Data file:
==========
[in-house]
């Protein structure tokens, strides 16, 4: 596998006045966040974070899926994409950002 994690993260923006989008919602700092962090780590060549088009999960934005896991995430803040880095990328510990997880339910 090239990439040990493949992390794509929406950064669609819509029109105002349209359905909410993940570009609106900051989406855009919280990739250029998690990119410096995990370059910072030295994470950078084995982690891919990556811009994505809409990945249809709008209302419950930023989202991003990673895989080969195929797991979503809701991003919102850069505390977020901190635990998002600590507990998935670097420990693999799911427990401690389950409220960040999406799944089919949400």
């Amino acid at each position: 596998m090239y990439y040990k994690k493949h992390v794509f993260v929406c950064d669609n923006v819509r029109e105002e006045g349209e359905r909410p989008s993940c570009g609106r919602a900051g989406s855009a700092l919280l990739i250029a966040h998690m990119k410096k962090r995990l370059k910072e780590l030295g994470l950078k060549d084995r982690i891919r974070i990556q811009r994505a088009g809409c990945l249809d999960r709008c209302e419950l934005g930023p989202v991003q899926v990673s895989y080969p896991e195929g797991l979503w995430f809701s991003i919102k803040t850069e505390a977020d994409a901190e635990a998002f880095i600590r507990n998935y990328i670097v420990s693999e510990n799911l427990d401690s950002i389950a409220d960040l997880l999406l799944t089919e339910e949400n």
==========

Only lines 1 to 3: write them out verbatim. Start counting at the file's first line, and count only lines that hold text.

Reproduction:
[in-house]
């Protein structure tokens, strides 16, 4: 596998006045966040974070899926994409950002 994690993260923006989008919602700092962090780590060549088009999960934005896991995430803040880095990328510990997880339910 090239990439040990493949992390794509929406950064669609819509029109105002349209359905909410993940570009609106900051989406855009919280990739250029998690990119410096995990370059910072030295994470950078084995982690891919990556811009994505809409990945249809709008209302419950930023989202991003990673895989080969195929797991979503809701991003919102850069505390977020901190635990998002600590507990998935670097420990693999799911427990401690389950409220960040999406799944089919949400």
């Amino acid at each position: 596998m090239y990439y040990k994690k493949h992390v794509f993260v929406c950064d669609n923006v819509r029109e105002e006045g349209e359905r909410p989008s993940c570009g609106r919602a900051g989406s855009a700092l919280l990739i250029a966040h998690m990119k410096k962090r995990l370059k910072e780590l030295g994470l950078k060549d084995r982690i891919r974070i990556q811009r994505a088009g809409c990945l249809d999960r709008c209302e419950l934005g930023p989202v991003q899926v990673s895989y080969p896991e195929g797991l979503w995430f809701s991003i919102k803040t850069e505390a977020d994409a901190e635990a998002f880095i600590r507990n998935y990328i670097v420990s693999e510990n799911l427990d401690s950002i389950a409220d960040l997880l999406l799944t089919e339910e949400n």